21. Those people, or those lobbyists, wanting to keep on dumping maximum sand do not address JP's burning questions.

    Answer the questions, Aceti.

  22. The nattering nabobs of negativism are out in force again. Steve Aceti and his acolytes, along with Michael Pattinson, are pushing their agenda for more sand replenishment. They don't seem to have gone down to the beach to take a look, and they seem ignorant of the north Pacific oscillation which causes a climatic cycle of about forty years.

    Doesn't Aceti know that the Self Realization Fellowship temple fell into the ocean in 1941 under the onslaught of powerful winter storms? My parents used to talk about the wet, stormy years in San Diego during World War II. This was the approximately 20-year wet part of the cycle. Around 1953 the approximately 20-year dry cycle started. It ended in 1978 when Encinitas had record rainfall. In the next five years there was very heavy sand erosion. El niño conditions (every 5-7 years) play a secondary, but sometimes strong role, in the oscillation. El niño condtions have their origen in the tropics along the equator.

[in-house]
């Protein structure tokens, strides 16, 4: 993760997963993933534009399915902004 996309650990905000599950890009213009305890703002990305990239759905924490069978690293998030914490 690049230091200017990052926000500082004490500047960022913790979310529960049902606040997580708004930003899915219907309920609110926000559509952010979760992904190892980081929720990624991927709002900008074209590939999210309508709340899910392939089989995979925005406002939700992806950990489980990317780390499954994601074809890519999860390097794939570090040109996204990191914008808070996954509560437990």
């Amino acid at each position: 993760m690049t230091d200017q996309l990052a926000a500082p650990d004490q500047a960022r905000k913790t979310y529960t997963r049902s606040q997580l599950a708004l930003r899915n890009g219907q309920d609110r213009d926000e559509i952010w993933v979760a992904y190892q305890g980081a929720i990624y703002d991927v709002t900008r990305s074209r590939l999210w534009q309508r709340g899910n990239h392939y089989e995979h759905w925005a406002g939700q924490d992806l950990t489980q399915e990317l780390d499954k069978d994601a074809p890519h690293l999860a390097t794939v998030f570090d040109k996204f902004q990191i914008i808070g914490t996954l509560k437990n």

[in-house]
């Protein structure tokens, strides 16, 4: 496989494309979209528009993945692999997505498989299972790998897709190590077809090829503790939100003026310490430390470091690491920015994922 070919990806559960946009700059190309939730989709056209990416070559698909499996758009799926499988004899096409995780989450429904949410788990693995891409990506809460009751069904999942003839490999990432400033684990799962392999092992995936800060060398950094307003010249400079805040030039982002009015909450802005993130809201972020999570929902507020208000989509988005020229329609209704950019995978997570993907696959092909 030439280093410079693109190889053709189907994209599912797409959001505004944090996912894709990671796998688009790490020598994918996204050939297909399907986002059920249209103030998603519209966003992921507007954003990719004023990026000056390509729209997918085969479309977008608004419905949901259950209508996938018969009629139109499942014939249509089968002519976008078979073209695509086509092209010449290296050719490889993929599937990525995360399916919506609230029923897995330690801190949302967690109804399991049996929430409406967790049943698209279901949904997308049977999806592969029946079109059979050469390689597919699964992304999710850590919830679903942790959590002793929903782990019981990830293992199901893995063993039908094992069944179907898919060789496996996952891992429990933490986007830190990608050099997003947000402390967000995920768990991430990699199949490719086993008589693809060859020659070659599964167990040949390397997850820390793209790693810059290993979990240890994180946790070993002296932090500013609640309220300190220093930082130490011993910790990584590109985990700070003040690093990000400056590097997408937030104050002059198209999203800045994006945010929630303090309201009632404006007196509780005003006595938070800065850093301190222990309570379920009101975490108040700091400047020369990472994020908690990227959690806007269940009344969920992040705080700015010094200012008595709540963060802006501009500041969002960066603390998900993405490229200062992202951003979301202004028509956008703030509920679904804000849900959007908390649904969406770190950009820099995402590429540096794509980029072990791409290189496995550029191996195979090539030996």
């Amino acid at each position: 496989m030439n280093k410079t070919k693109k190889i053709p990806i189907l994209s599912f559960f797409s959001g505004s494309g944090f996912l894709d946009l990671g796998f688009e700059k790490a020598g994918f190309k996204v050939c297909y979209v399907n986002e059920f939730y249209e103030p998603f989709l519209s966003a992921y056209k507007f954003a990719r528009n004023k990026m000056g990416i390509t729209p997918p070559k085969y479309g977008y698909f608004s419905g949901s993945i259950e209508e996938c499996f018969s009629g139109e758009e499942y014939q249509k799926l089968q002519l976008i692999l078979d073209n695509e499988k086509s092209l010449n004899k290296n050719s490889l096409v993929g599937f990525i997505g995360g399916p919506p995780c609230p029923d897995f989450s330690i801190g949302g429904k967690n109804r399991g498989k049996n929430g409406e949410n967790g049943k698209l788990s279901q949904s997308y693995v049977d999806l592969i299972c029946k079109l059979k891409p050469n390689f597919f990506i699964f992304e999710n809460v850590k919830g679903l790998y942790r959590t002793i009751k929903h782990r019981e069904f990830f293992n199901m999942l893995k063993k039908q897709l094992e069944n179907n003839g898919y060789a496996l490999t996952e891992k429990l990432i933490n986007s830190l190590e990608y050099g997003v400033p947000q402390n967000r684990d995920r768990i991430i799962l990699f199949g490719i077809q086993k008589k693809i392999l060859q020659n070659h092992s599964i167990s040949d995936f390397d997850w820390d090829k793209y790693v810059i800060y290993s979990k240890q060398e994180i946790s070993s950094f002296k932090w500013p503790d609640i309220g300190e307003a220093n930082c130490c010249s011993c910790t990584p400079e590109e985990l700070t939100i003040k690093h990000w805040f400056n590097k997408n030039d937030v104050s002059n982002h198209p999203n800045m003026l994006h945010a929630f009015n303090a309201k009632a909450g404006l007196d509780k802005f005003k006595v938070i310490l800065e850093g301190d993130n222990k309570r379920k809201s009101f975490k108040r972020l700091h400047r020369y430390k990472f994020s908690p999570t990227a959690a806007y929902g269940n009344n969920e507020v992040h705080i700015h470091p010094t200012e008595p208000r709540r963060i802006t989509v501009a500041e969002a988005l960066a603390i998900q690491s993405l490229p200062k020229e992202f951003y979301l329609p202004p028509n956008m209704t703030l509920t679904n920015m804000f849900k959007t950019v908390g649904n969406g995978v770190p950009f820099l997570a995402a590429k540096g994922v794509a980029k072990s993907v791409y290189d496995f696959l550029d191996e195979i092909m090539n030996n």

We are now back in the dry cycle. The weather is dryer, calmer, and colder (as last month) with less powerful winter storms. The result is much less sand erosion on the beaches. The beaches are more typical of what we had in the 60s and 70s, not what we had in the 80s and 90s. J.P. is correct. We don't need to rush and dump a lot of sand on the beaches. With spring arriving the sand on the beaches will start to rebuild. This is normal. Let's not let the sandhogs stampede us into an expensive program when it's not needed.